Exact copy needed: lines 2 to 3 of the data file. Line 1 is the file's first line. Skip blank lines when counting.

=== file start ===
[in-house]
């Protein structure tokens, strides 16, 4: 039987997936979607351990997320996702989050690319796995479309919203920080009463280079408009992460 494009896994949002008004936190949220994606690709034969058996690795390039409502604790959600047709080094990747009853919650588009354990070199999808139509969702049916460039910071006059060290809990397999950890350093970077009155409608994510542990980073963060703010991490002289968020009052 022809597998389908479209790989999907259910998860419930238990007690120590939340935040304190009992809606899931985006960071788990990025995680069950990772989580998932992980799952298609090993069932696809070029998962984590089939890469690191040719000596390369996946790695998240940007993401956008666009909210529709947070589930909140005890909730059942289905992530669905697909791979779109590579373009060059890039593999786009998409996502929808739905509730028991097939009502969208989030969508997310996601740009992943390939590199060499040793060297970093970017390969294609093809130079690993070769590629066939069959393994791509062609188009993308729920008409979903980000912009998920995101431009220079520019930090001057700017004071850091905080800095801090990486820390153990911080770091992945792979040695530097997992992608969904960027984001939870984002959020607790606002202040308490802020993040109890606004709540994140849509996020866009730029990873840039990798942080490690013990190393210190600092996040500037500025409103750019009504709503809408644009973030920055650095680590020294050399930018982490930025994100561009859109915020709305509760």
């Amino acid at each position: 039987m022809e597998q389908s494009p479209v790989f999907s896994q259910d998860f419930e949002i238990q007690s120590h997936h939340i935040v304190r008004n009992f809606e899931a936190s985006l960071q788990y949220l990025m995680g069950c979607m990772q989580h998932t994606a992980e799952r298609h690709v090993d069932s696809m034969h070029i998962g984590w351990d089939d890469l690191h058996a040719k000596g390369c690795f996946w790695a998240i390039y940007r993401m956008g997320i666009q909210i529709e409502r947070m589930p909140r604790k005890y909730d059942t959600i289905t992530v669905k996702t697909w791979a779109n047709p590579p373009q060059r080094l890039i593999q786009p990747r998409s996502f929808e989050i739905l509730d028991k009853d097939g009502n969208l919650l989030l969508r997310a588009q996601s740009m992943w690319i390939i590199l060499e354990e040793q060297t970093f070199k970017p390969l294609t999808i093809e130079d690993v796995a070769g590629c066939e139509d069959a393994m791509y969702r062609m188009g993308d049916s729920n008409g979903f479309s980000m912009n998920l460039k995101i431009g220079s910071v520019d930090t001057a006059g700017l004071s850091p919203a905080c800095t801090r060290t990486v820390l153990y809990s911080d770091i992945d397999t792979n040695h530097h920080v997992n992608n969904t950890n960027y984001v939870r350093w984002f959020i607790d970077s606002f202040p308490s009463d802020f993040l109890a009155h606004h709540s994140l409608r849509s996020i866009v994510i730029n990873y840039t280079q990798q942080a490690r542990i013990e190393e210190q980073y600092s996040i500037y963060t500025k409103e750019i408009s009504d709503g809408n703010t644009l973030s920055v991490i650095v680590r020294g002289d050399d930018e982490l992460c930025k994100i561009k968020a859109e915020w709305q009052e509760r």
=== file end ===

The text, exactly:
């Protein structure tokens, strides 16, 4: 039987997936979607351990997320996702989050690319796995479309919203920080009463280079408009992460 494009896994949002008004936190949220994606690709034969058996690795390039409502604790959600047709080094990747009853919650588009354990070199999808139509969702049916460039910071006059060290809990397999950890350093970077009155409608994510542990980073963060703010991490002289968020009052 022809597998389908479209790989999907259910998860419930238990007690120590939340935040304190009992809606899931985006960071788990990025995680069950990772989580998932992980799952298609090993069932696809070029998962984590089939890469690191040719000596390369996946790695998240940007993401956008666009909210529709947070589930909140005890909730059942289905992530669905697909791979779109590579373009060059890039593999786009998409996502929808739905509730028991097939009502969208989030969508997310996601740009992943390939590199060499040793060297970093970017390969294609093809130079690993070769590629066939069959393994791509062609188009993308729920008409979903980000912009998920995101431009220079520019930090001057700017004071850091905080800095801090990486820390153990911080770091992945792979040695530097997992992608969904960027984001939870984002959020607790606002202040308490802020993040109890606004709540994140849509996020866009730029990873840039990798942080490690013990190393210190600092996040500037500025409103750019009504709503809408644009973030920055650095680590020294050399930018982490930025994100561009859109915020709305509760």
């Amino acid at each position: 039987m022809e597998q389908s494009p479209v790989f999907s896994q259910d998860f419930e949002i238990q007690s120590h997936h939340i935040v304190r008004n009992f809606e899931a936190s985006l960071q788990y949220l990025m995680g069950c979607m990772q989580h998932t994606a992980e799952r298609h690709v090993d069932s696809m034969h070029i998962g984590w351990d089939d890469l690191h058996a040719k000596g390369c690795f996946w790695a998240i390039y940007r993401m956008g997320i666009q909210i529709e409502r947070m589930p909140r604790k005890y909730d059942t959600i289905t992530v669905k996702t697909w791979a779109n047709p590579p373009q060059r080094l890039i593999q786009p990747r998409s996502f929808e989050i739905l509730d028991k009853d097939g009502n969208l919650l989030l969508r997310a588009q996601s740009m992943w690319i390939i590199l060499e354990e040793q060297t970093f070199k970017p390969l294609t999808i093809e130079d690993v796995a070769g590629c066939e139509d069959a393994m791509y969702r062609m188009g993308d049916s729920n008409g979903f479309s980000m912009n998920l460039k995101i431009g220079s910071v520019d930090t001057a006059g700017l004071s850091p919203a905080c800095t801090r060290t990486v820390l153990y809990s911080d770091i992945d397999t792979n040695h530097h920080v997992n992608n969904t950890n960027y984001v939870r350093w984002f959020i607790d970077s606002f202040p308490s009463d802020f993040l109890a009155h606004h709540s994140l409608r849509s996020i866009v994510i730029n990873y840039t280079q990798q942080a490690r542990i013990e190393e210190q980073y600092s996040i500037y963060t500025k409103e750019i408009s009504d709503g809408n703010t644009l973030s920055v991490i650095v680590r020294g002289d050399d930018e982490l992460c930025k994100i561009k968020a859109e915020w709305q009052e509760r």